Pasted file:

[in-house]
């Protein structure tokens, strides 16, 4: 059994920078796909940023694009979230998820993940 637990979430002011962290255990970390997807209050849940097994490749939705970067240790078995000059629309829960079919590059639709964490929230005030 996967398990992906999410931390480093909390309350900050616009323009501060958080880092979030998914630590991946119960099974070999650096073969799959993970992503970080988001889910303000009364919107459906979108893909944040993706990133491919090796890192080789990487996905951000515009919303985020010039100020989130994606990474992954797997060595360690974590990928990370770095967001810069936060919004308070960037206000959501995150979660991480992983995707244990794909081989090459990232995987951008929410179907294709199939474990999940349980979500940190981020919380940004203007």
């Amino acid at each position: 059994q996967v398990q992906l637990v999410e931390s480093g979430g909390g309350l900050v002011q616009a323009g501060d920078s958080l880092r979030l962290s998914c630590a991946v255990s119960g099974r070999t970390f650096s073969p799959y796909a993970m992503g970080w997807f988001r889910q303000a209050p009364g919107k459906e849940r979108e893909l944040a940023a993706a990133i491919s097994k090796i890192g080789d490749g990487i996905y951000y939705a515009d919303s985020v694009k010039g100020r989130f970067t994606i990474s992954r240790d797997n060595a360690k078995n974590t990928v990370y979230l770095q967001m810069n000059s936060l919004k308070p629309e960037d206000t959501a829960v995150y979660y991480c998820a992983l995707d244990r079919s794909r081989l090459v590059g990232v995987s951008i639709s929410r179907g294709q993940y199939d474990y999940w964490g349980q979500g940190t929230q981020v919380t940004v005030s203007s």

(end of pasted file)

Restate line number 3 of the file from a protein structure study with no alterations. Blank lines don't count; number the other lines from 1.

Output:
């Amino acid at each position: 059994q996967v398990q992906l637990v999410e931390s480093g979430g909390g309350l900050v002011q616009a323009g501060d920078s958080l880092r979030l962290s998914c630590a991946v255990s119960g099974r070999t970390f650096s073969p799959y796909a993970m992503g970080w997807f988001r889910q303000a209050p009364g919107k459906e849940r979108e893909l944040a940023a993706a990133i491919s097994k090796i890192g080789d490749g990487i996905y951000y939705a515009d919303s985020v694009k010039g100020r989130f970067t994606i990474s992954r240790d797997n060595a360690k078995n974590t990928v990370y979230l770095q967001m810069n000059s936060l919004k308070p629309e960037d206000t959501a829960v995150y979660y991480c998820a992983l995707d244990r079919s794909r081989l090459v590059g990232v995987s951008i639709s929410r179907g294709q993940y199939d474990y999940w964490g349980q979500g940190t929230q981020v919380t940004v005030s203007s």